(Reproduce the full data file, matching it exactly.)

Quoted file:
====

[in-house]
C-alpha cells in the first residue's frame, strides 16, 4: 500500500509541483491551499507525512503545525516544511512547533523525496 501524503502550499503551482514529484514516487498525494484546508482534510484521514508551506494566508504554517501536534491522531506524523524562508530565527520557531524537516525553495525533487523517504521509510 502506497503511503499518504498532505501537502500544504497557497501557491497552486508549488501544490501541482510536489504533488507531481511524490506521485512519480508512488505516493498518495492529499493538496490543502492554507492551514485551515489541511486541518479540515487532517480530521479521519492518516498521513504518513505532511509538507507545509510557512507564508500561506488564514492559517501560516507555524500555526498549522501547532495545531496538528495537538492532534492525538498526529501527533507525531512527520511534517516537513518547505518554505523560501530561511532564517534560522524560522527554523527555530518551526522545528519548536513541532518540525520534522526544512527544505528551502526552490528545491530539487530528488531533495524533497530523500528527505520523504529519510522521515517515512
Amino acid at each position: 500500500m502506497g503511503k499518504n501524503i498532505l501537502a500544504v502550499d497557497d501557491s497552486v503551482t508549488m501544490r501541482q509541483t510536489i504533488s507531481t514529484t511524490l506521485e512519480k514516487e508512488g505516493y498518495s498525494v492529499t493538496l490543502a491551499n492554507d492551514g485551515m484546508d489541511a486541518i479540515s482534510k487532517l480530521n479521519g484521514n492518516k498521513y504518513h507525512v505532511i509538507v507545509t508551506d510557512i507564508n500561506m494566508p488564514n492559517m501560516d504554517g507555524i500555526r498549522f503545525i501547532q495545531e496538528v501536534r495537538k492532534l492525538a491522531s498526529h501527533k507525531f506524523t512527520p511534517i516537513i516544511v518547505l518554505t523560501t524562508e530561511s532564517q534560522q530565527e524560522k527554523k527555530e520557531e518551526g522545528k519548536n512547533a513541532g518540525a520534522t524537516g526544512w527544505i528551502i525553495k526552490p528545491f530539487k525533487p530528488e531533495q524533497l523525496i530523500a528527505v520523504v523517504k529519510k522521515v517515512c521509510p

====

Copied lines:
[in-house]
C-alpha cells in the first residue's frame, strides 16, 4: 500500500509541483491551499507525512503545525516544511512547533523525496 501524503502550499503551482514529484514516487498525494484546508482534510484521514508551506494566508504554517501536534491522531506524523524562508530565527520557531524537516525553495525533487523517504521509510 502506497503511503499518504498532505501537502500544504497557497501557491497552486508549488501544490501541482510536489504533488507531481511524490506521485512519480508512488505516493498518495492529499493538496490543502492554507492551514485551515489541511486541518479540515487532517480530521479521519492518516498521513504518513505532511509538507507545509510557512507564508500561506488564514492559517501560516507555524500555526498549522501547532495545531496538528495537538492532534492525538498526529501527533507525531512527520511534517516537513518547505518554505523560501530561511532564517534560522524560522527554523527555530518551526522545528519548536513541532518540525520534522526544512527544505528551502526552490528545491530539487530528488531533495524533497530523500528527505520523504529519510522521515517515512
Amino acid at each position: 500500500m502506497g503511503k499518504n501524503i498532505l501537502a500544504v502550499d497557497d501557491s497552486v503551482t508549488m501544490r501541482q509541483t510536489i504533488s507531481t514529484t511524490l506521485e512519480k514516487e508512488g505516493y498518495s498525494v492529499t493538496l490543502a491551499n492554507d492551514g485551515m484546508d489541511a486541518i479540515s482534510k487532517l480530521n479521519g484521514n492518516k498521513y504518513h507525512v505532511i509538507v507545509t508551506d510557512i507564508n500561506m494566508p488564514n492559517m501560516d504554517g507555524i500555526r498549522f503545525i501547532q495545531e496538528v501536534r495537538k492532534l492525538a491522531s498526529h501527533k507525531f506524523t512527520p511534517i516537513i516544511v518547505l518554505t523560501t524562508e530561511s532564517q534560522q530565527e524560522k527554523k527555530e520557531e518551526g522545528k519548536n512547533a513541532g518540525a520534522t524537516g526544512w527544505i528551502i525553495k526552490p528545491f530539487k525533487p530528488e531533495q524533497l523525496i530523500a528527505v520523504v523517504k529519510k522521515v517515512c521509510p